On his new album Love, the psych-folk artist with a punk rock attitude does something surprising: He gets serious.
“It’s a very emotional record. It’s about that higher love, but also literal love. The idea of love as generosity and devotion and selflessness. That was the idea of this music.”
Love isn’t the most original subject for songs, nor is devotional music the edgiest genre. Damon McMahon's project Amen Dunes, which will play Sunday at Gasa Gasa, has found a compelling intersection of the two. On his latest album Love, he steps away from the obscured, introverted music of his previous albums and extends an open invitation for emotional reconciliation. After five years as Amen Dunes, McMahon is ready for a serious relationship — with his audience.
Since his 2009 debut DIA, McMahon has been known for his introspection--a lo-fi acid trip filtered through downcast, aggressive lyricism. On Love, however, it feels like McMahon has come up for air. The work of a man who is older and more comfortable with baring himself, the album is a playful middle finger to the punk rock aesthetic as he pursues a thoughtful consideration of music as a spiritual intermediary.
“I spent a lot of years obscuring myself in my music, sometimes intentionally and sometimes not,” McMahon says. “Even when it was folk songs and pretty, it was always very aggressive, very antagonistic. I wanted to make a record that was open and embracing.”
He immediately sets that tone on “White Child.” What begins as a conversational piece between a guitar line and keyboard framed by an unsettled rhythm, is quickly resolved with McMahon’s assured voice, a determined beat, and the expansive sonic textures that Amen Dunes is known for. It’s the folk rock equivalent of a muezzin, shouting across the rooftops in a call to prayer—We’re in this together, he seems to be saying.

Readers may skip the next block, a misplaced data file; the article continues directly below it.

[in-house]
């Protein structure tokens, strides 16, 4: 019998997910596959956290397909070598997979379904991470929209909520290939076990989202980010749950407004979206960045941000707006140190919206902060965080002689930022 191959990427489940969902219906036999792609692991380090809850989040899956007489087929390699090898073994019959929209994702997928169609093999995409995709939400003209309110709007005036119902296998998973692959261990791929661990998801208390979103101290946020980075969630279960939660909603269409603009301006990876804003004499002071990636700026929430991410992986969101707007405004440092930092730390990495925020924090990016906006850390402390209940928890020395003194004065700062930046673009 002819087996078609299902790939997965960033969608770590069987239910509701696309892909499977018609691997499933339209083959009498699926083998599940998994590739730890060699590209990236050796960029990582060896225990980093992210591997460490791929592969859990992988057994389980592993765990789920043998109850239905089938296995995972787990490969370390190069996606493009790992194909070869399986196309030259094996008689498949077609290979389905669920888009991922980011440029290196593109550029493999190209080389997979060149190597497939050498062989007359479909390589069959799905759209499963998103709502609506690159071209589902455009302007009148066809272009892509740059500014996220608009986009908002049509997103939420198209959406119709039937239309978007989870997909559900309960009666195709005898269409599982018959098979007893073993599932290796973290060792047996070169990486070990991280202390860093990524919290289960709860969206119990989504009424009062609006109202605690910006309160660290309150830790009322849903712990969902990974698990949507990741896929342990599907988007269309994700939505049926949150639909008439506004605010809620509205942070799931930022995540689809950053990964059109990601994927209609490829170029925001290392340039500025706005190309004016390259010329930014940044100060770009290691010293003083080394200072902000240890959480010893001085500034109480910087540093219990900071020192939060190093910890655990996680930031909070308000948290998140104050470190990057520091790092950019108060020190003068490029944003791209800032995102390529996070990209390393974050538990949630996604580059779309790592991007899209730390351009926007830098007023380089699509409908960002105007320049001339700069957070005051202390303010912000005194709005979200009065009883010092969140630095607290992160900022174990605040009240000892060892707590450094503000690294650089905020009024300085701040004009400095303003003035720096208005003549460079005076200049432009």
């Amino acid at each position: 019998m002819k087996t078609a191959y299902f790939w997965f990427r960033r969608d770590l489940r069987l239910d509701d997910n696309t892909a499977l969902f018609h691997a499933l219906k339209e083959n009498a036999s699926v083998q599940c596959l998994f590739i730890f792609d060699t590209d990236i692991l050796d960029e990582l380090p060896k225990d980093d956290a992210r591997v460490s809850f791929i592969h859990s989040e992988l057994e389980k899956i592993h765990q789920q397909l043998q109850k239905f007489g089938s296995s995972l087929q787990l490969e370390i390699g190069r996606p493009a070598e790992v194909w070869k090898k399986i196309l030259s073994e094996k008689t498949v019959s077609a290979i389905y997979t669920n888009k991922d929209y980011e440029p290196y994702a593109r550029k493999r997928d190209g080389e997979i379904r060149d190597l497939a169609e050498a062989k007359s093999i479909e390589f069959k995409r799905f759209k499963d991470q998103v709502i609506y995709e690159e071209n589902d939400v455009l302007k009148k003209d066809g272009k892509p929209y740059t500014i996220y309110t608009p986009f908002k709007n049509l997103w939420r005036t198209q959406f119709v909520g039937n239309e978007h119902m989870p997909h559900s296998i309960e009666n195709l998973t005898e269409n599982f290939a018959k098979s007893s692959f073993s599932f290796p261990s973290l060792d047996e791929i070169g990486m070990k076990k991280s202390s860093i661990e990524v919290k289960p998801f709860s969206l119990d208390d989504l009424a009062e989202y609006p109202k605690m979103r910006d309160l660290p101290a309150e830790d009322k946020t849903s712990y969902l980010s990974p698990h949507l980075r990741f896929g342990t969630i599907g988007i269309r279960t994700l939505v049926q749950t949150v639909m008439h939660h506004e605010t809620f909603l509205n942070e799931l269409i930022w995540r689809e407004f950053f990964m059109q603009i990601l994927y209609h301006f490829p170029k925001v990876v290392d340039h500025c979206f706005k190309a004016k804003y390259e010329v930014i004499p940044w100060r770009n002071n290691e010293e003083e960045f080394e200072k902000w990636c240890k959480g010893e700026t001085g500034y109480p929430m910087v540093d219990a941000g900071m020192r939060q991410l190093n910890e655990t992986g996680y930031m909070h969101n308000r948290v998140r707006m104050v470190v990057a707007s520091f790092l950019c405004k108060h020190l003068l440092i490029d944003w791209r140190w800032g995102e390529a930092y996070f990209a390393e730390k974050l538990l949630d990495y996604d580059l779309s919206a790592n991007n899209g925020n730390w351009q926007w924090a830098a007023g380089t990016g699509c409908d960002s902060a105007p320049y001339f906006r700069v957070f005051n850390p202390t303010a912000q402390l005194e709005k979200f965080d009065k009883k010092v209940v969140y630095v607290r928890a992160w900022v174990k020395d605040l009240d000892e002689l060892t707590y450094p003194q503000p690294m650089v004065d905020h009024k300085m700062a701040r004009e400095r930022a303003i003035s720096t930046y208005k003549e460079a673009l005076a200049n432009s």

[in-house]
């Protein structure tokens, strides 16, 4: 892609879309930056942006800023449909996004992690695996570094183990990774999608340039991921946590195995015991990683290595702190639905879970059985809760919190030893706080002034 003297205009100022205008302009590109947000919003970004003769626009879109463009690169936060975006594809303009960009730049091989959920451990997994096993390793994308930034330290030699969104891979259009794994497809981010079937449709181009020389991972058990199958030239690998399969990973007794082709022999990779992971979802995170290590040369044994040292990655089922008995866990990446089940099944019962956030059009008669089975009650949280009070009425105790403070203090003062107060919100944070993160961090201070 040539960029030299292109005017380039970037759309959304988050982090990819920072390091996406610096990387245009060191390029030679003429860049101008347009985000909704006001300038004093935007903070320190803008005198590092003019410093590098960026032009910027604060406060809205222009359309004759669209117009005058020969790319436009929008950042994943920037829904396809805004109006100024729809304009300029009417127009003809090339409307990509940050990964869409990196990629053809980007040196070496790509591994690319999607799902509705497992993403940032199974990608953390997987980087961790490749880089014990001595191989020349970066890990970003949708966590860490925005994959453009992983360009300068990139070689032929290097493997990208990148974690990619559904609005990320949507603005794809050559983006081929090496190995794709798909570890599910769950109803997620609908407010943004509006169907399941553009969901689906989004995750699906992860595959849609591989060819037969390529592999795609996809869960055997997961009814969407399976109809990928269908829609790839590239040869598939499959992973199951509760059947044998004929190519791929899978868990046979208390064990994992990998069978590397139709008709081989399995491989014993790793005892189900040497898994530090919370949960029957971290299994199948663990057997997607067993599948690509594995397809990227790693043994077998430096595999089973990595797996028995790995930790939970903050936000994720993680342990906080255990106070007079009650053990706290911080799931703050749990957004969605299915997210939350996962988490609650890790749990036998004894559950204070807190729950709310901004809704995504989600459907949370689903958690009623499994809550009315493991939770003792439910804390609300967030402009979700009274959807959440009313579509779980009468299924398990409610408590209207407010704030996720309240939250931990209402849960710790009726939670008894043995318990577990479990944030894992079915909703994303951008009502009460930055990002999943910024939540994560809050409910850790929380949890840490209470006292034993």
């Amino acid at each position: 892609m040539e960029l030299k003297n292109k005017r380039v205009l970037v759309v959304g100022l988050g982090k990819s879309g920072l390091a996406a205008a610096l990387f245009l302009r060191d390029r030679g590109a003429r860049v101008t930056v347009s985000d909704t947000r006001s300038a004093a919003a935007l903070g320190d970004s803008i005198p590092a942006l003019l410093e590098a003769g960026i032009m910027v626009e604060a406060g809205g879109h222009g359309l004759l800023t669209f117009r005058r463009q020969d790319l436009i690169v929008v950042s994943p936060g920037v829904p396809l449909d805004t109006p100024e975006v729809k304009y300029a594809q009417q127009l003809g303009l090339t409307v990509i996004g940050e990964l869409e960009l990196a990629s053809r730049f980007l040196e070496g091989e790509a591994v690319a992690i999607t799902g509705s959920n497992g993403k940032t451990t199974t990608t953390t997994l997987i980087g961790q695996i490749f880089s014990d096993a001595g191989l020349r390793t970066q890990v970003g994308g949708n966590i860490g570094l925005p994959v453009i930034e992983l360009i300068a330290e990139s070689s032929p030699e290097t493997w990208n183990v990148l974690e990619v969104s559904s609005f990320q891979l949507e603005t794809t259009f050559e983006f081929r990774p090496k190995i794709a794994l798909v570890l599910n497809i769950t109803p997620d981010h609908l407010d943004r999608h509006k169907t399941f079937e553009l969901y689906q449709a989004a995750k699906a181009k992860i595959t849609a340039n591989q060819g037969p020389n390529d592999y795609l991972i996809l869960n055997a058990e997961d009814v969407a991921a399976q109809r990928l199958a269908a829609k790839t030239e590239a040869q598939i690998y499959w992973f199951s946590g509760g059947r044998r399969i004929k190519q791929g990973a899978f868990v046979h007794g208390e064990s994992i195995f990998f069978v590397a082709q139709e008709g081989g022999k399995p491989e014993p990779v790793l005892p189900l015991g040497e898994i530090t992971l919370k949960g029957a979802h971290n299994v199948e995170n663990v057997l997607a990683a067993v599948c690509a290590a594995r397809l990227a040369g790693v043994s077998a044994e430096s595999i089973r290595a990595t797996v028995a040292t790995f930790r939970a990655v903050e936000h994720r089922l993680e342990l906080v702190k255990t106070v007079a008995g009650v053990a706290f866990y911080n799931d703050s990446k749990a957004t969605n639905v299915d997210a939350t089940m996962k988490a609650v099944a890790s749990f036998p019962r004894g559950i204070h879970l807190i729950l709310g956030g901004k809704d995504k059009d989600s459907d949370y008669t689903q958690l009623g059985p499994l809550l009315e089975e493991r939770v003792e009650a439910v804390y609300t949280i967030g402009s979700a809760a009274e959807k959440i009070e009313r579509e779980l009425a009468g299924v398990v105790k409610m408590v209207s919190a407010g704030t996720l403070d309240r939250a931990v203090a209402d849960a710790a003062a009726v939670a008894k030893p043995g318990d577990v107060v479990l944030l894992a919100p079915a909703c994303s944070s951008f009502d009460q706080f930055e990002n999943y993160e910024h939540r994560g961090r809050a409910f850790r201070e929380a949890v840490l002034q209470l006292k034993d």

That the album is so welcoming is due in large part to its streamlined production. The simplicity of expression that McMahon experienced while studying Taoism and living in China, prior to the release of DIA, is reflected here.
“I learned to hone into some kind of inner resource,” he says. “Whereas in New York, getting phone calls and every night there’s something to do and a million people and distractions and all this shit. Why would you ever go inwards?” On Love, he makes room for the listener by cutting away the clutter.
Though McMahon held recording sessions with members of Godspeed You! Black Emperor and Iceage, bands defined by their complexly layered sound, only the work that felt true to Amen Dunes made its way to the album’s final mix. His patience and dedication to the emotional core of a song helps reveal an elemental depth, and though the album is a no-frills affair, McMahon admits that recording it was a struggle.
“It stopped being pleasant,” he says of the production process, which lasted over a year. “I was so obsessive with it. The songs when I write them are cathartic, but the process of making the album was brutal.”
The result, however, is almost meditative. McMahon’s voice is the most soulful, tough, and clear that it’s ever been. He’s no longer holding all the cards close to his chest. He moves from desperation drenched in reverb on “Sixteen” to the seductive charm of “I Know Myself,” to the chant-like insistence of “Green Eyes.” His streamlined melodies are sweetly calm, but there’s something determined and heartbreaking behind their delivery. He knows how to break himself open without wallowing in self-pity.
McMahon means for Love to be a jazz spiritual album in the vein of music by Alice Coltrane and Marvin Gaye, one he hopes will have emotional utility for his audience. He’s made an album for his listeners rather than himself, but gave much of himself in the process.